Most likely prices come down next year of NVM SSD's, it doesn't really make sense using SATA anymore for new builds IMO.
Thanks! Great info here. My current computer is a total mess when it comes to directories (I have a lot of NI stuff). I'm very attracted to the idea of one single path for all libraries and one for applications, all on one large disc. This gives me confidence to go in that direction.
 
OP
Counterpointer
Well, I love keeping things simple. Made a c:\\sample libraries and a c:\\VST folder for keeping plugin installers.

I really try to avoid any 32bit plugins on our new DAW, and avoid having any lib or plugin data under c:\\users\...

The only issue is that some sample library and plugin installers (NI...) attempt to put stuff at various places where I don't want to have it. And worse, some badly written installers screw up things by not remembering (i.e. correctly updating the Windows registry) when manually pointing the installer to the desired path. So sometimes I need to manually edit the registry for the worst offenders. This should not be needed, but I believe it's worth it in the end as I know then exactly where things are.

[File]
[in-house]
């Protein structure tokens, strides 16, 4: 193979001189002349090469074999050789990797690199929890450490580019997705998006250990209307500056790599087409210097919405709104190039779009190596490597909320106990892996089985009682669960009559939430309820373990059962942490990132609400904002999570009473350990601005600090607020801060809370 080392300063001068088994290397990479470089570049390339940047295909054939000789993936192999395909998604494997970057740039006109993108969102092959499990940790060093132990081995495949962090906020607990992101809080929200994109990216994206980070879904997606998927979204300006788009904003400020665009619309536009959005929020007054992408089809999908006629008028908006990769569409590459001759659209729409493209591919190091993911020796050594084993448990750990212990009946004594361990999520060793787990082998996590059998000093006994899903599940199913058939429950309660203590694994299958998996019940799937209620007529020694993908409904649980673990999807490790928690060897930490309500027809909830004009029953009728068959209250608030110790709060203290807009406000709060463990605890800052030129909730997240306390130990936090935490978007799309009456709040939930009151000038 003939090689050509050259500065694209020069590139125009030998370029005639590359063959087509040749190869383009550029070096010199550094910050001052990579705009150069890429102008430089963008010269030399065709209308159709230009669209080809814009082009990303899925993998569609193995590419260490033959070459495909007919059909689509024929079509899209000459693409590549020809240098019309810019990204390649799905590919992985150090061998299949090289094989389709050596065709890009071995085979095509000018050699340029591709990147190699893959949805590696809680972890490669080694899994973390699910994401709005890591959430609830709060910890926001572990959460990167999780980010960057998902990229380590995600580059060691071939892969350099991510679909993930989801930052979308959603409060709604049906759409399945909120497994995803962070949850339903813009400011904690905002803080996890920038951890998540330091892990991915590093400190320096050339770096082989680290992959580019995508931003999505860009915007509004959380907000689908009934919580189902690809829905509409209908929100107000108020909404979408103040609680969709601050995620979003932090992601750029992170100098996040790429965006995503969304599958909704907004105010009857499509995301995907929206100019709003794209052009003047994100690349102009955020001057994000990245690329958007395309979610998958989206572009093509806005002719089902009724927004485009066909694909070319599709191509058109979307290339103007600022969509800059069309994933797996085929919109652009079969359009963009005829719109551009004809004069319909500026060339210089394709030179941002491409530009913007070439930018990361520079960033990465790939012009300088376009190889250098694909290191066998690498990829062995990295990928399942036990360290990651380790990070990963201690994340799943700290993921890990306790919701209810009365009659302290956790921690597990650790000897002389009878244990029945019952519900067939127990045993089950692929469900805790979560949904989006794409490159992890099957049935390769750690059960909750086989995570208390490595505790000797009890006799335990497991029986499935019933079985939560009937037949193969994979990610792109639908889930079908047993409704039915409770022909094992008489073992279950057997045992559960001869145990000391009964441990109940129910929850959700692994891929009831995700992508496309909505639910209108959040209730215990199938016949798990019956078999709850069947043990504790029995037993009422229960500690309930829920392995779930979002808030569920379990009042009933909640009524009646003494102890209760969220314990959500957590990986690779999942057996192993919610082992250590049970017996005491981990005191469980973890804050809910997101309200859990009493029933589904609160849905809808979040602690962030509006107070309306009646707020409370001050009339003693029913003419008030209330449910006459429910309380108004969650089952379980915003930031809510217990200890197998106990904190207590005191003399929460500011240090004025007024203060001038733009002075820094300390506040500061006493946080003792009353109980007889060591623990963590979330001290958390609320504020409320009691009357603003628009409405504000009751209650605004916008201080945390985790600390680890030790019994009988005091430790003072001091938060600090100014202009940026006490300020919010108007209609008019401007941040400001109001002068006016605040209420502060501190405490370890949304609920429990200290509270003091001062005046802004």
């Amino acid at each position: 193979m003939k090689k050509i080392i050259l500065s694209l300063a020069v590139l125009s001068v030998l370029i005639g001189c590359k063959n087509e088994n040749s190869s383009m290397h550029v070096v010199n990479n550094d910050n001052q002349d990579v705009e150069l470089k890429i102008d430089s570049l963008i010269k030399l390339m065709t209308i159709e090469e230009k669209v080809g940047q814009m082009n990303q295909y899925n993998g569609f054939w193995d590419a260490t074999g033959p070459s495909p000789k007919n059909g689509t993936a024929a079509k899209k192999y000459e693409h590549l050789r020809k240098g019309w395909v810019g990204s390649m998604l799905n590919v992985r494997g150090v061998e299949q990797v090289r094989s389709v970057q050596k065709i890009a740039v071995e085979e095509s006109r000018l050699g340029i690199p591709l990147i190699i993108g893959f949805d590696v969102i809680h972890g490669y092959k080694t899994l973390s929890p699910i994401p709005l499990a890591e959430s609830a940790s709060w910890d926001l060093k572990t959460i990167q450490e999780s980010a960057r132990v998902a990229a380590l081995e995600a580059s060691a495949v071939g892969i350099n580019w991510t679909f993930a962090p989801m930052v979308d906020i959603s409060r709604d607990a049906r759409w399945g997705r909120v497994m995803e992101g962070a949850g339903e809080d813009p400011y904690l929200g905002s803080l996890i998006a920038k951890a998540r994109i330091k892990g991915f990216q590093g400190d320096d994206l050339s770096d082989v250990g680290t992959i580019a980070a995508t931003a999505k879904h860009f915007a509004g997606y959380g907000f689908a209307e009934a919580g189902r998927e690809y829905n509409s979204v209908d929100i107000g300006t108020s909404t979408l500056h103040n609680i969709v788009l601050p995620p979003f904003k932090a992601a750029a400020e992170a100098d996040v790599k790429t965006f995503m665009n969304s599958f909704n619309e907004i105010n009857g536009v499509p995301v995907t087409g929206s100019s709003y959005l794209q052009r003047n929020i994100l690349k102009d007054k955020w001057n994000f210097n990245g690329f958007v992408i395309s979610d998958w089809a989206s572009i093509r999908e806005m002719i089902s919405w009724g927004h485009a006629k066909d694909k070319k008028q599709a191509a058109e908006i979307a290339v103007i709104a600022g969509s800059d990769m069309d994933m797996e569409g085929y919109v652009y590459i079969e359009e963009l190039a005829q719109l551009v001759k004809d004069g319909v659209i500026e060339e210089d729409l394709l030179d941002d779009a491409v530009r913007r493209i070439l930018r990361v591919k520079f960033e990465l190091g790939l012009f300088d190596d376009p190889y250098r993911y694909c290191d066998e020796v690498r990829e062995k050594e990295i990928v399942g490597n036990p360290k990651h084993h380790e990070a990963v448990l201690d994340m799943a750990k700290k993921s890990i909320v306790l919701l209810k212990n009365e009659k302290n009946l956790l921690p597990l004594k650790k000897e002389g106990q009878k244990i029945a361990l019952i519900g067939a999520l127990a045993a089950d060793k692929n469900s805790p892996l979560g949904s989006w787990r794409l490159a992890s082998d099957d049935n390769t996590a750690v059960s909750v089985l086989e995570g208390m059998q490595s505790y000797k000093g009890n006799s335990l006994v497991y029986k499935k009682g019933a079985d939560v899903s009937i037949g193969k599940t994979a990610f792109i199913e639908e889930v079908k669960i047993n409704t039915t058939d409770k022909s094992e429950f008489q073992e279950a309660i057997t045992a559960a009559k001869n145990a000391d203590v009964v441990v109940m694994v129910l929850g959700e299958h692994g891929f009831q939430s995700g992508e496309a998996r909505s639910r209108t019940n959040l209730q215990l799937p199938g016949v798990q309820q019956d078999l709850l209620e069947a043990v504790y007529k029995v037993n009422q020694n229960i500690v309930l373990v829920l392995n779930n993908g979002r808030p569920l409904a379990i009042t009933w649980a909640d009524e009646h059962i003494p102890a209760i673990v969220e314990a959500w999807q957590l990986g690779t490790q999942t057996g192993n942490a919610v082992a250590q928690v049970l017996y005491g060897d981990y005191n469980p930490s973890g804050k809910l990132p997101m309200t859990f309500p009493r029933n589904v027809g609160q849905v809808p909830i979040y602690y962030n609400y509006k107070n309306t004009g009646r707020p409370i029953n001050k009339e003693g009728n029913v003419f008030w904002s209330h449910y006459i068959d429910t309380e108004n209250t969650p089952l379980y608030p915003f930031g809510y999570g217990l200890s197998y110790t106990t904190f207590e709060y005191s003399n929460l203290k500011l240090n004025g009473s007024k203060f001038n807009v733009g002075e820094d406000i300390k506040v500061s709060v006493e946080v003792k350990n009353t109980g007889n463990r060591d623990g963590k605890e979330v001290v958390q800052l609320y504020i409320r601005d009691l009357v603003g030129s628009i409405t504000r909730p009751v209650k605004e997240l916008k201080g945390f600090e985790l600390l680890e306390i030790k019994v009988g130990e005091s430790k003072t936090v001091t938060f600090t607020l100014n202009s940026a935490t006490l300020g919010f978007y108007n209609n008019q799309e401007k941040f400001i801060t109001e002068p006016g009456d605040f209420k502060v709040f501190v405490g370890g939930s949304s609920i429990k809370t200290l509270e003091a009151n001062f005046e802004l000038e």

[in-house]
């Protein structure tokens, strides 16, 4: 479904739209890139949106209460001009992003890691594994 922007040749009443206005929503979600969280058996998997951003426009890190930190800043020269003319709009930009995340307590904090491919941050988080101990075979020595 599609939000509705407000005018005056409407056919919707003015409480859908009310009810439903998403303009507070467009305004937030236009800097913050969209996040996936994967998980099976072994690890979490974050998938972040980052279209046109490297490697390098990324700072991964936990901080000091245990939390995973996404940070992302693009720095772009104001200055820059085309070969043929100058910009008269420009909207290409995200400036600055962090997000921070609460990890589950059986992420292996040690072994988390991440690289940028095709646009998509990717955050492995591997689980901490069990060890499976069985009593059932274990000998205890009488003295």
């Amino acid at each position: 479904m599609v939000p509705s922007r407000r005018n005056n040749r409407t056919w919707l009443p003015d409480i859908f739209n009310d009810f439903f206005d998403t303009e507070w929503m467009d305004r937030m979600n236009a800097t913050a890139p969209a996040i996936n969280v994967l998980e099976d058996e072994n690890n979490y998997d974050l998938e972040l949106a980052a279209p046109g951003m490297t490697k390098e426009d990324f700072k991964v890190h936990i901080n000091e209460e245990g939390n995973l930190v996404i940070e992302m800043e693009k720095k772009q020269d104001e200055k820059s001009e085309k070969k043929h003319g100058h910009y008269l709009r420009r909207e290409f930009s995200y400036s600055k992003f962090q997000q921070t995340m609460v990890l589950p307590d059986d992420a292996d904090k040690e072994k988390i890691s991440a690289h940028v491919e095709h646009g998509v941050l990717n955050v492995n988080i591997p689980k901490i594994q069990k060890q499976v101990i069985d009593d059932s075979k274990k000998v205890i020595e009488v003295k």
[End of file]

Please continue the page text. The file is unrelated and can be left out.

I decided on our new DAW to avoid the mess that we had before by just letting installers do whatever they want.
Our previous DAW had 10 hard disks, and I used Snapraid to keep everything under one directory. This works, but like any raid or storage pool solution also has its drawbacks.

This time I purposely avoid any RAID whatsoever, as IMO the disadvantages do not outweigh the gains.
So, after the first NVM SSD gets full, another one will be added under D:\\sample libraries.

One could argue to have a fast and expensive NVM SSD only for the OS and plugins, while keeping sample libraries on cheaper and slower SATA SSD's. But after experiencing the blazing speed and system responsiveness with our 2TB Samsung 970 Evo SSD, I just don't want anything else :)

Most likely prices come down next year of NVM SSD's, it doesn't really make sense using SATA anymore for new builds IMO.